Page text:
“President Muhammadu Buhari would be the easiest person to interview. I watched an interview with a former President and I believe that many of us here watched it. The host of Hard Talk, that popular BBC programme asked a Nigerian President, I won’t mention any name but Governor Nyesom Wike knows the person.
“He has associated with the person and he has been groomed under the person and he is still being overseen by the person. He was asked two questions at two different interviews.
“The man started by giving lectures as he had always done. He said the problem of Africa is lack of population control. He said the population was growing at three per cent and the economy at far less than that and that was why poverty was endemic.
“In terms of looking at a holistic approach to the African situation, he said it could not but focus on the question of population growth. And then this fearless professional BBC Hard Talk host asked him: “Since you were the President of Africa’s most populous nation, how did you contribute to the population? How many children do you have? And how many wives have you married, all your life?’
“Leaders should not preach what they are not doing? You can’t be on record as having so many wives both registered and unregistered, several children, some in dispute and then you go to the Queen’s land and lecture about population.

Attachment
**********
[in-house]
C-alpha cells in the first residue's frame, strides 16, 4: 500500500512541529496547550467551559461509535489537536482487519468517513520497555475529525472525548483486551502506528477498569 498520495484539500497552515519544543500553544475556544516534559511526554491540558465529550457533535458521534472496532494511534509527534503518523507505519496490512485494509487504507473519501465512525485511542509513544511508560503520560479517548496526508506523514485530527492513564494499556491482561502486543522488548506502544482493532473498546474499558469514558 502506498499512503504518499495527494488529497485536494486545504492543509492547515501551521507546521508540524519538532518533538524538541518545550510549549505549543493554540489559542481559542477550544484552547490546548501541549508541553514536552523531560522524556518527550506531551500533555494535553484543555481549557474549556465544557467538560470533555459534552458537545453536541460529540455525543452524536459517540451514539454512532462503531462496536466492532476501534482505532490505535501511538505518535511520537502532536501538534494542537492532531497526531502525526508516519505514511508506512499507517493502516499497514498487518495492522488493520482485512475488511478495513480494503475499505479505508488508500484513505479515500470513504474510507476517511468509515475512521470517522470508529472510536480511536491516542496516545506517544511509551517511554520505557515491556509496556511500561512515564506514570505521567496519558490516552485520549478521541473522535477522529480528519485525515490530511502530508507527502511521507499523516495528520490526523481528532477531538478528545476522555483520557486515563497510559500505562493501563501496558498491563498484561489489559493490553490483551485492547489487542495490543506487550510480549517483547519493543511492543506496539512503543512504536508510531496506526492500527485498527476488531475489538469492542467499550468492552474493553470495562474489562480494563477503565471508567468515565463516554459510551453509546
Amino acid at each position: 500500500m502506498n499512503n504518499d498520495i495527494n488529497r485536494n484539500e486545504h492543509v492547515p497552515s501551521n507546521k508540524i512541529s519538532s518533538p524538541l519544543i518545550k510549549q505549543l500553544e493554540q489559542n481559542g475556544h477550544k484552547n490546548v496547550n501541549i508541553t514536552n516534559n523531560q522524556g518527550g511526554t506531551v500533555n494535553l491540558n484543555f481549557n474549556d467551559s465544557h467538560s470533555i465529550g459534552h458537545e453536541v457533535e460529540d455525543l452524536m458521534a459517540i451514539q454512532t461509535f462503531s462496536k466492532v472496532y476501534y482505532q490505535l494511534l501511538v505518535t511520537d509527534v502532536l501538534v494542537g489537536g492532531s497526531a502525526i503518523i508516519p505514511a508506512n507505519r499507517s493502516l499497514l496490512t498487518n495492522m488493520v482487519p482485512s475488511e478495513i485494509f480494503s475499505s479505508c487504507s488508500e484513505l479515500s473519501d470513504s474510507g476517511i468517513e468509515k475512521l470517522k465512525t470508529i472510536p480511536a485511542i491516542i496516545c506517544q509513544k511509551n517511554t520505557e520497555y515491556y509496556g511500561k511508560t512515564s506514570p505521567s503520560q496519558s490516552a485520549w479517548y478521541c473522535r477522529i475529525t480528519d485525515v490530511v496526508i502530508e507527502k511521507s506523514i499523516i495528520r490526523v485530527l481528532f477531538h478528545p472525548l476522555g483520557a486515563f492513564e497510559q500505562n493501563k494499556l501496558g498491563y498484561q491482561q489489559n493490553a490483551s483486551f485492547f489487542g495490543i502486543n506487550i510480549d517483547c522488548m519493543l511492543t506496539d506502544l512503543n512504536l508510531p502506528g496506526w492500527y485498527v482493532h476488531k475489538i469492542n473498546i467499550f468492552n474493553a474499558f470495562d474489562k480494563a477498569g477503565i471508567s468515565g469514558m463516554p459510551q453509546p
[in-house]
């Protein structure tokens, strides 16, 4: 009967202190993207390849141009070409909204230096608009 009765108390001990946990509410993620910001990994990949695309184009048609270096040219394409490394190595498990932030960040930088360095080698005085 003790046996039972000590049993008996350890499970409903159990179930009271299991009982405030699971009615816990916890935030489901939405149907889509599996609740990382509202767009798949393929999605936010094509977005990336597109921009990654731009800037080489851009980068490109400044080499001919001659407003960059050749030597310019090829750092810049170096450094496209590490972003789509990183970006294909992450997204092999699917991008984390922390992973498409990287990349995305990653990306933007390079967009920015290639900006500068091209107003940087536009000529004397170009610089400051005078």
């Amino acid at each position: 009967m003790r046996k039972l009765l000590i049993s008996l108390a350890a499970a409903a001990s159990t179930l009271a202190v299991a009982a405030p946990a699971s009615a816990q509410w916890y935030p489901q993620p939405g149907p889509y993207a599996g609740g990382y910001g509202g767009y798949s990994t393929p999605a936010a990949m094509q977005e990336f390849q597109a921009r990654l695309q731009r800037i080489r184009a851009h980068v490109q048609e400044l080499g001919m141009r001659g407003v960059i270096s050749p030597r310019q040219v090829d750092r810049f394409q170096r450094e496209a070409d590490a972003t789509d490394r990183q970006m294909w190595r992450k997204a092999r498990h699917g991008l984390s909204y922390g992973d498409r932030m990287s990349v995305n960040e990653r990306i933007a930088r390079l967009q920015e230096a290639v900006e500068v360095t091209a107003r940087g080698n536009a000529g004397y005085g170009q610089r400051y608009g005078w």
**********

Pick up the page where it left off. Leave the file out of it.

“You ought to have married one wife and maybe two children and then you use yourself as an example. If you were part of those who helped to create the problem, you then become a role model to the younger one.
“The second one was the same big man who writes letters a lot. They asked him that there was a lot of corruption in his government (Nuhu Ribadu will testify to that). And he said: “Did they say I am corrupt?” “You superintended over a government that, according to Transparency International, was very corrupt.
“You didn’t fight it, even though you set up formal institutions,” his interviewer continued. He tried to make a distinction between the President and the government. But the man told him: you have a responsibility to enforce law and order.
“You made those laws, you did not enforce them. I am trying to imagine if anyone here could have asked him such questions and find his way home.”